Hearing squeaking noises from the wheels? This may be the wear tabs on the brake shoes saying, "it is time for replacement." Aging brakes can also result in a pulsation from the brake pedal or long
stopping distances. Brakes should be inspected every 10,000 miles. They may need frequent replacement such as every 20,000 miles if used in stop and go traffic. Brakes can last longer if the vehicle
is used primarily for long highway trips.
- Includes 2 front rotors & a front brake pad set
- Fits Driver & Passenger Side Front
- Semi-Metallic brake pads
No core charge
- Direct replacements
Frequently asked Questions:
How difficult is it to change pads and rotors?
ANSWER: Changing pads and rotors is NOT a difficult repair.
1. Jack up and properly support the vehicle.
2. Remove the wheel.
3. Remove the caliper mounting bolts. The caliper bolts are usually allen head bolts located at the inside upper corners of the calipers. After removing, clean these bolts with a wire brush and
apply some grease to the head surfaces before reinstallation.
4. Remove the caliper by pulling up and forward. Remove the brake shoes from the caliper. Match the old shoes to the new shoes.
5. Use a large c-clamp to force the caliper piston back in to the caliper. Brake fluid may need to be removed from the fluid reservoir during this step. Be sure to align the clamp properly so as not
to damage the piston. If you have multi-piston calipers use the old brake shoe to distribute the force of the clamp evenly.
6. Support the caliper. Do not stress the rubber line between the caliper and vehicle. Inspect this line, if it shows any sign of wear replace it.
7. Remove the rotor. The rotor on this vehicle pulls off the wheel hub. A rubber mallet can be carefully used to break the rotor free of the hub.
8. Reverse the procedure to reinstall the rotor, brake shoes, caliper and wheel. Be sure to torque all bolts to the proper specifications. Always do final tightening by hand do not use air impact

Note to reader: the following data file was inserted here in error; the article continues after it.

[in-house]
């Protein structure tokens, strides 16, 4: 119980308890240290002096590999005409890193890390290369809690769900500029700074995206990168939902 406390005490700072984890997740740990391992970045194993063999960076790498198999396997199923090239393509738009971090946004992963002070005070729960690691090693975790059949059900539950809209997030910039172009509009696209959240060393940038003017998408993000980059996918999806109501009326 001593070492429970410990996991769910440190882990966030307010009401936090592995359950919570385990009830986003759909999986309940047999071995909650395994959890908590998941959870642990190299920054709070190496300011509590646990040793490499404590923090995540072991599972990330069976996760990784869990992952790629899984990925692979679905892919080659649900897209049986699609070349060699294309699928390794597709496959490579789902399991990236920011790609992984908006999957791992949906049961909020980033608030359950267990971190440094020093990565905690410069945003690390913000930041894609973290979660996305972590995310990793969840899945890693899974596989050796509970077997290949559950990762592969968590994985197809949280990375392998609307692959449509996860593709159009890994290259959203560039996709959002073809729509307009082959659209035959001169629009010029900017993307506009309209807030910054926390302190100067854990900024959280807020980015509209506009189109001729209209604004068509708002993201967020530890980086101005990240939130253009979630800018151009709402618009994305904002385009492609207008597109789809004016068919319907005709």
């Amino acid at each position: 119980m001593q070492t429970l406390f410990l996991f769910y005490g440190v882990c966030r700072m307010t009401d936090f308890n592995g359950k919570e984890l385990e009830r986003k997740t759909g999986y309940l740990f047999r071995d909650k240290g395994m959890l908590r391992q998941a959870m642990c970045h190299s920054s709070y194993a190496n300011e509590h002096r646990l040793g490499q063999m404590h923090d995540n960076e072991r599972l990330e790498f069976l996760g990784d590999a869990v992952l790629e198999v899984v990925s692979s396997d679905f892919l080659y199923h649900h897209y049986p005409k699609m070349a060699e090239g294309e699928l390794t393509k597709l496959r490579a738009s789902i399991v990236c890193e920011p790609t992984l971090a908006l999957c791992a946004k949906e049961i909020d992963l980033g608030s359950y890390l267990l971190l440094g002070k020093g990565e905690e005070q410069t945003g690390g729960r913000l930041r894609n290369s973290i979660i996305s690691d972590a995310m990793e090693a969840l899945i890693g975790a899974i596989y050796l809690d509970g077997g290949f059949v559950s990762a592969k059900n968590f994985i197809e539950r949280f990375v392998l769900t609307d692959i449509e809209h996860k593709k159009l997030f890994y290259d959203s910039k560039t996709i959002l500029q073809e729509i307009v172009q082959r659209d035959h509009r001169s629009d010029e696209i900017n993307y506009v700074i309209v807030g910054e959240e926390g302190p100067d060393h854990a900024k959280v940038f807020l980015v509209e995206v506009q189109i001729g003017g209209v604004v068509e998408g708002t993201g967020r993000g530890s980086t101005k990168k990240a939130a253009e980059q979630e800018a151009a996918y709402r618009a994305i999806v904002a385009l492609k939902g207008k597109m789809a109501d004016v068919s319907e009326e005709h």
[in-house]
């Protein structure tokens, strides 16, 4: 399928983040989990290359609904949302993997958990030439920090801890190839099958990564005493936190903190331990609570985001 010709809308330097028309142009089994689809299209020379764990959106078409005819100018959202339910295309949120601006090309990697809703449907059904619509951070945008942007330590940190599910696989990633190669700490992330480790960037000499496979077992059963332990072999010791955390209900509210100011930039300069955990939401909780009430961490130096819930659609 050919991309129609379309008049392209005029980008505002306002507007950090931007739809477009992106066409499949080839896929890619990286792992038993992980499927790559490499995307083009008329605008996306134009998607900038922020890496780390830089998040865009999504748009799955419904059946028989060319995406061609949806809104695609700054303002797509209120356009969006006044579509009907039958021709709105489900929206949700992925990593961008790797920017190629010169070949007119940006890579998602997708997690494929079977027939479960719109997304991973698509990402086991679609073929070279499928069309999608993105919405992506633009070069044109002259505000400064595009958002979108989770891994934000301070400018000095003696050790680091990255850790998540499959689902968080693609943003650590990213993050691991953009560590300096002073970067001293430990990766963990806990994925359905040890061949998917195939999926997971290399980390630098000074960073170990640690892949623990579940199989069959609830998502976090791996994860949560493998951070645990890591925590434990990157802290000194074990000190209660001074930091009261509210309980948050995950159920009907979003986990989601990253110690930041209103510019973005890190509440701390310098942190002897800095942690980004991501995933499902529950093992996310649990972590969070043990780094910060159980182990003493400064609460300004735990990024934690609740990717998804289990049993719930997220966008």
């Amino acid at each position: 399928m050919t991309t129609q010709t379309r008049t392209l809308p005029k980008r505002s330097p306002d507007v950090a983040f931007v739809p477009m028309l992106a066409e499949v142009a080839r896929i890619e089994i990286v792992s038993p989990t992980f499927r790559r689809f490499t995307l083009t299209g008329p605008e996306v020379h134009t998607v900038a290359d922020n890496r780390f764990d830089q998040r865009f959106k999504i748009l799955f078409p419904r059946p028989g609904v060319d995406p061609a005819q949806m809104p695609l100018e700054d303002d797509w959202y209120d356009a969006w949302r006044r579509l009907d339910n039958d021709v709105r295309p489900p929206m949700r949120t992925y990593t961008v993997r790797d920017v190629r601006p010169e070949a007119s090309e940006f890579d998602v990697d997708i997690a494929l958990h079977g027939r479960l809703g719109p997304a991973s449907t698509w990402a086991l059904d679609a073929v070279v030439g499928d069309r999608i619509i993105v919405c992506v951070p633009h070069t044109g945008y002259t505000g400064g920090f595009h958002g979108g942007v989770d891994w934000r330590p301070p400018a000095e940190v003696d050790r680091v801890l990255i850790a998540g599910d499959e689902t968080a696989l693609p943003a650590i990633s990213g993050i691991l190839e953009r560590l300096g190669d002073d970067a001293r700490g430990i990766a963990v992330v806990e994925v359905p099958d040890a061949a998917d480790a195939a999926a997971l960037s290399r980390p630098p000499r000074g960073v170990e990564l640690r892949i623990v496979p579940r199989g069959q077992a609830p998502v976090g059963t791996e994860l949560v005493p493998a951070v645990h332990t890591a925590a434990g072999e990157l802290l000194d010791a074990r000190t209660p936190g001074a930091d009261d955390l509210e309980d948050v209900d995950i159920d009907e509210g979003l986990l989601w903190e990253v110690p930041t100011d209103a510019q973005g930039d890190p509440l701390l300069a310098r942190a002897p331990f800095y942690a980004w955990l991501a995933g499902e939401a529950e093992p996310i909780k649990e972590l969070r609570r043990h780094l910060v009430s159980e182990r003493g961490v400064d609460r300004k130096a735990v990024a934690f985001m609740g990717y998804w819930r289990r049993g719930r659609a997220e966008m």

9. Repeat for the opposite side.
10. IMPORTANT - Start the car and pump the brake pedal. It may take a few pumps before the calipers and shoes reseat properly on the rotor. Check the fluid again before operating.
My car has anti-lock (ABS) brakes does this make replacing rotors and pads harder?
ANSWER: NO, the ABS system does not make this repair more difficult. ABS controls the flow of the hydraulic brake fluid. A computer and valve tell the wheel brakes how to do their job but the
function and design of the wheel portion of the brake system is not changed.
Can I damage my ABS system when replacing the rotors and pads?
ANSWER: NO, while it is possible it is very difficult to damage the ABS system. Caution should be used to not break any of the plastic connections. Even this is very difficult as these connections
are in protected areas out of the way so that common road debris can not damage them.
How do I know if my brakes really need replacement?
Remove the wheel to inspect your brakes. Find any area where you can see between the rotor and the metal surface of the brake pad. New brake pads have about 1/4 inch to 3/8 of an inch of pad
material. Pads measuring less than 3/32 of pad material need replacement. Check inner and outer pads on both sides as they can sometimes wear at different rates.